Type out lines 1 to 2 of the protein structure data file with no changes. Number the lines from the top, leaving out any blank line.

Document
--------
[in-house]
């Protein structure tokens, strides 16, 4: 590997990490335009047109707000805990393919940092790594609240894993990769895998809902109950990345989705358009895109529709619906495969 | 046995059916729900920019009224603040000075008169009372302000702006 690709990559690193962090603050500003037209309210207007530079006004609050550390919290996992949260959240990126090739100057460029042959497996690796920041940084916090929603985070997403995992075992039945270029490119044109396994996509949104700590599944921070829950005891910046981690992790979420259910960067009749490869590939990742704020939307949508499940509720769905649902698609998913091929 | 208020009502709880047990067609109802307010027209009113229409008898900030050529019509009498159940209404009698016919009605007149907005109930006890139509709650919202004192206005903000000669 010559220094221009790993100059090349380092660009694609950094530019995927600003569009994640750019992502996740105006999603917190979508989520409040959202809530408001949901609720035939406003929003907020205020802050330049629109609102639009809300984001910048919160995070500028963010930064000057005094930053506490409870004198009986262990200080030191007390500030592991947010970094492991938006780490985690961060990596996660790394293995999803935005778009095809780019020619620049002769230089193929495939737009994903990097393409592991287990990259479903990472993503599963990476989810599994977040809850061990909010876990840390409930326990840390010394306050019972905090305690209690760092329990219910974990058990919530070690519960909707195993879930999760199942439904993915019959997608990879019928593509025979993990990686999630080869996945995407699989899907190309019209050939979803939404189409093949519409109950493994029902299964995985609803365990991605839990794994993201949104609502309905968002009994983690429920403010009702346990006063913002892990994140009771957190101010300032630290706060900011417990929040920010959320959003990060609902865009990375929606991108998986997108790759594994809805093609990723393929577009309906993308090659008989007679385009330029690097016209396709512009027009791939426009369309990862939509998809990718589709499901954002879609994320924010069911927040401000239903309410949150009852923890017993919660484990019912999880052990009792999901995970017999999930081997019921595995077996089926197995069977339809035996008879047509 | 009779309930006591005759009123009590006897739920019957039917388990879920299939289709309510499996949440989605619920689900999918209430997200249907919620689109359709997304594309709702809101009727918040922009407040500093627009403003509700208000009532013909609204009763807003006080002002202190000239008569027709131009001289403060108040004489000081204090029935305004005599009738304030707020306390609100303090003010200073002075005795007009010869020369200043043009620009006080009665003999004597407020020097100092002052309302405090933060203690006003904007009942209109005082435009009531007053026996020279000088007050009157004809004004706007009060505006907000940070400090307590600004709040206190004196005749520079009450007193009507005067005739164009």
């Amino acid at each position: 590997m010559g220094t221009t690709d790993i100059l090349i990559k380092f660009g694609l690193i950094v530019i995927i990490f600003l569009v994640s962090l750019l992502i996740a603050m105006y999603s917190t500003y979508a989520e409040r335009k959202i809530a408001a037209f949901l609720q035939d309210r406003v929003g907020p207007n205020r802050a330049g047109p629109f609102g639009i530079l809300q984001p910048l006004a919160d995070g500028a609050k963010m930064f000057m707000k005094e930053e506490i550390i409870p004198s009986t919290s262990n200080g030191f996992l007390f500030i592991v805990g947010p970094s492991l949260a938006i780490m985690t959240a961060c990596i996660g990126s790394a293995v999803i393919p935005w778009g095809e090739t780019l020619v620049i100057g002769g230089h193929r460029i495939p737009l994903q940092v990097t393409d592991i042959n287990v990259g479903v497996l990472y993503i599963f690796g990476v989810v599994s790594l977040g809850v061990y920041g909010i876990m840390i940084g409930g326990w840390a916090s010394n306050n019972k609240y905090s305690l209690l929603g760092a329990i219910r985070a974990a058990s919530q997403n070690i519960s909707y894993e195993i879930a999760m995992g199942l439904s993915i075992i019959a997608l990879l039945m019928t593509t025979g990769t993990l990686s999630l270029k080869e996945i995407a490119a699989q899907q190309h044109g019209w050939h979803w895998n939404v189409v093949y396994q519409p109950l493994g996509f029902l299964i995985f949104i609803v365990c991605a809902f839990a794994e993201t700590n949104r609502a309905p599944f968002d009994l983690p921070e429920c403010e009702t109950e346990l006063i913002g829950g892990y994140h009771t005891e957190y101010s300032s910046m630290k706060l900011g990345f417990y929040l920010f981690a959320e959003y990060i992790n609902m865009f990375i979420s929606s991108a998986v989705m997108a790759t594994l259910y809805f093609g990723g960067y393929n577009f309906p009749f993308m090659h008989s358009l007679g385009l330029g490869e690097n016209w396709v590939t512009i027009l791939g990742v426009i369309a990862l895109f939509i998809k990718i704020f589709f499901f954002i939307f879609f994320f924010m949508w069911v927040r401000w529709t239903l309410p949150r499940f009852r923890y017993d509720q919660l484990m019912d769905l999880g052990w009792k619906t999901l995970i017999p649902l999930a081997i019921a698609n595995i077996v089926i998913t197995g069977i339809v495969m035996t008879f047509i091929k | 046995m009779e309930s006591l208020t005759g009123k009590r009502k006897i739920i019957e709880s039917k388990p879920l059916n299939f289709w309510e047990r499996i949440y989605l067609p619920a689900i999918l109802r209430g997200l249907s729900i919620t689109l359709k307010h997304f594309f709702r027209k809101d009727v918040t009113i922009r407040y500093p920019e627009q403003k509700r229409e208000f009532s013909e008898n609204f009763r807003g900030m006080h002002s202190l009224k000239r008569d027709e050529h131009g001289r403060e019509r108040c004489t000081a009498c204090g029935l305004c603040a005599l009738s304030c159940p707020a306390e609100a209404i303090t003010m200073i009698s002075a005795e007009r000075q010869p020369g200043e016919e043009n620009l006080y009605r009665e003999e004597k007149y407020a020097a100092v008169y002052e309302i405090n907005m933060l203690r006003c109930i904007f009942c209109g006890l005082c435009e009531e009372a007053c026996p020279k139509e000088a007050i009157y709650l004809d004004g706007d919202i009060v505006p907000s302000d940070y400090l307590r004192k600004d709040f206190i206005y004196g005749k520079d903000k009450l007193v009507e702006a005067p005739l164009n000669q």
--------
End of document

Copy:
[in-house]
């Protein structure tokens, strides 16, 4: 590997990490335009047109707000805990393919940092790594609240894993990769895998809902109950990345989705358009895109529709619906495969 | 046995059916729900920019009224603040000075008169009372302000702006 690709990559690193962090603050500003037209309210207007530079006004609050550390919290996992949260959240990126090739100057460029042959497996690796920041940084916090929603985070997403995992075992039945270029490119044109396994996509949104700590599944921070829950005891910046981690992790979420259910960067009749490869590939990742704020939307949508499940509720769905649902698609998913091929 | 208020009502709880047990067609109802307010027209009113229409008898900030050529019509009498159940209404009698016919009605007149907005109930006890139509709650919202004192206005903000000669 010559220094221009790993100059090349380092660009694609950094530019995927600003569009994640750019992502996740105006999603917190979508989520409040959202809530408001949901609720035939406003929003907020205020802050330049629109609102639009809300984001910048919160995070500028963010930064000057005094930053506490409870004198009986262990200080030191007390500030592991947010970094492991938006780490985690961060990596996660790394293995999803935005778009095809780019020619620049002769230089193929495939737009994903990097393409592991287990990259479903990472993503599963990476989810599994977040809850061990909010876990840390409930326990840390010394306050019972905090305690209690760092329990219910974990058990919530070690519960909707195993879930999760199942439904993915019959997608990879019928593509025979993990990686999630080869996945995407699989899907190309019209050939979803939404189409093949519409109950493994029902299964995985609803365990991605839990794994993201949104609502309905968002009994983690429920403010009702346990006063913002892990994140009771957190101010300032630290706060900011417990929040920010959320959003990060609902865009990375929606991108998986997108790759594994809805093609990723393929577009309906993308090659008989007679385009330029690097016209396709512009027009791939426009369309990862939509998809990718589709499901954002879609994320924010069911927040401000239903309410949150009852923890017993919660484990019912999880052990009792999901995970017999999930081997019921595995077996089926197995069977339809035996008879047509 | 009779309930006591005759009123009590006897739920019957039917388990879920299939289709309510499996949440989605619920689900999918209430997200249907919620689109359709997304594309709702809101009727918040922009407040500093627009403003509700208000009532013909609204009763807003006080002002202190000239008569027709131009001289403060108040004489000081204090029935305004005599009738304030707020306390609100303090003010200073002075005795007009010869020369200043043009620009006080009665003999004597407020020097100092002052309302405090933060203690006003904007009942209109005082435009009531007053026996020279000088007050009157004809004004706007009060505006907000940070400090307590600004709040206190004196005749520079009450007193009507005067005739164009």